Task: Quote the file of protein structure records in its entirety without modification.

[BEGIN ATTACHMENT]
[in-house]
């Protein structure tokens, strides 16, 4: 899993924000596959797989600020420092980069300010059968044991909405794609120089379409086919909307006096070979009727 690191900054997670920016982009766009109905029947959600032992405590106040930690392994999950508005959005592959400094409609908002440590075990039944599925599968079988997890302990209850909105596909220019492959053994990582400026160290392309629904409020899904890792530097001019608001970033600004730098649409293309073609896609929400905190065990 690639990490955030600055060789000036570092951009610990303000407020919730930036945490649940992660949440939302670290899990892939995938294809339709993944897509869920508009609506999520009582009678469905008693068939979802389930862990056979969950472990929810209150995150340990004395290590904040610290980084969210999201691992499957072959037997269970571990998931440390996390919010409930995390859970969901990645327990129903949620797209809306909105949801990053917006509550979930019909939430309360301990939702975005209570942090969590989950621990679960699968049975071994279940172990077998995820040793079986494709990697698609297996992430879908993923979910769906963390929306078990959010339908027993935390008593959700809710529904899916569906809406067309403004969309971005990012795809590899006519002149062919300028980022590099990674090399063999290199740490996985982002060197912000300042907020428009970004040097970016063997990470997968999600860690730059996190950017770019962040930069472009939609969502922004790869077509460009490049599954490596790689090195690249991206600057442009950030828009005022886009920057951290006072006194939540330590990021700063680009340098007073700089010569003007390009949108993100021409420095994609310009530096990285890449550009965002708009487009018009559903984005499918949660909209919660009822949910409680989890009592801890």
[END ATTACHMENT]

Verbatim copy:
[in-house]
């Protein structure tokens, strides 16, 4: 899993924000596959797989600020420092980069300010059968044991909405794609120089379409086919909307006096070979009727 690191900054997670920016982009766009109905029947959600032992405590106040930690392994999950508005959005592959400094409609908002440590075990039944599925599968079988997890302990209850909105596909220019492959053994990582400026160290392309629904409020899904890792530097001019608001970033600004730098649409293309073609896609929400905190065990 690639990490955030600055060789000036570092951009610990303000407020919730930036945490649940992660949440939302670290899990892939995938294809339709993944897509869920508009609506999520009582009678469905008693068939979802389930862990056979969950472990929810209150995150340990004395290590904040610290980084969210999201691992499957072959037997269970571990998931440390996390919010409930995390859970969901990645327990129903949620797209809306909105949801990053917006509550979930019909939430309360301990939702975005209570942090969590989950621990679960699968049975071994279940172990077998995820040793079986494709990697698609297996992430879908993923979910769906963390929306078990959010339908027993935390008593959700809710529904899916569906809406067309403004969309971005990012795809590899006519002149062919300028980022590099990674090399063999290199740490996985982002060197912000300042907020428009970004040097970016063997990470997968999600860690730059996190950017770019962040930069472009939609969502922004790869077509460009490049599954490596790689090195690249991206600057442009950030828009005022886009920057951290006072006194939540330590990021700063680009340098007073700089010569003007390009949108993100021409420095994609310009530096990285890449550009965002708009487009018009559903984005499918949660909209919660009822949910409680989890009592801890």